When considering what kind of depth value to compare during the stepping process, several factors come into play. We define the depth value we obtained from stepping as `rayDepth`

and the depth value obtained from sampling as `sampleDepth`

.

By directly sampling the depth texture, we obtain the depth value in normalized device coordinates. Therefore a straightforward approach is to compare these depths in NDC. When `rayDepth < sampleDepth`

, the ray intersects with the scene.

Alternatively, we can compare the actual depth values in view space. This approach allows us to specify a thickness value. If the depth difference exceeds this thickness, we consider the ray passing through behind an object without intersection. Specifically, when `rayDepth > sampleDepth && rayDepth < sampleDepth + thickness`

, the ray intersects with the scene.

One thing worth noting is the sampler used when sampling depth texture. Linear interpolation can mistakenly identify intersections at the edges of two faces with different depths, resulting in unwanted artifacts (small dots) on the screen. If available, using a separate texture to mark object edges can help exclude these intersection points. But in our shader, we will stick to a `Point Clamp`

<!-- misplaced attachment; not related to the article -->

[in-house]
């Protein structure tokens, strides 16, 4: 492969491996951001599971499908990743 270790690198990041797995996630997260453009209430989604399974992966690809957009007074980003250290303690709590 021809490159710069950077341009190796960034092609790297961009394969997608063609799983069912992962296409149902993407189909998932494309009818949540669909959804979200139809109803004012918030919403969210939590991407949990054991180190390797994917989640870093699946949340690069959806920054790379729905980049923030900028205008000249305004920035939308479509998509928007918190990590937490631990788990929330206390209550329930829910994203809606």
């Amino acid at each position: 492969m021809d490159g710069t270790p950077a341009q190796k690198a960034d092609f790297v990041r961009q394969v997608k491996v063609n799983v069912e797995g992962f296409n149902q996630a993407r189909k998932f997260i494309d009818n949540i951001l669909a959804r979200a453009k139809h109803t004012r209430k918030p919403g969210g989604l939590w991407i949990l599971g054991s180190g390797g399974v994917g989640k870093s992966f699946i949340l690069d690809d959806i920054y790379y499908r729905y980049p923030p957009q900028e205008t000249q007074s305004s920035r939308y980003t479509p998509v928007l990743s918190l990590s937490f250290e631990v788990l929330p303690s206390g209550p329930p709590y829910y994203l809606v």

sampler.

### Ray Marching

Here’s the workflow breakdown:

- Define
`k0`

and`k1`

as the reciprocals of the w-components of clip space coordinates for the starting and ending points.- Define
`q0`

and`q1`

as the xyz-components of clip space coordinates for the starting and ending points.- Define
`p0`

and`p1`

as the xy-components of normalized device coordinates for the starting and ending points.- Define
`w`

as a variable that linearly increases in (0, 1) based on`_StepCount`

.- For each step, update the value of
`w`

and use it to linearly interpolate the three sets of components (`k`

,`q`

, and`p`

).- Calculate
`rayDepth`

using`q.z * k`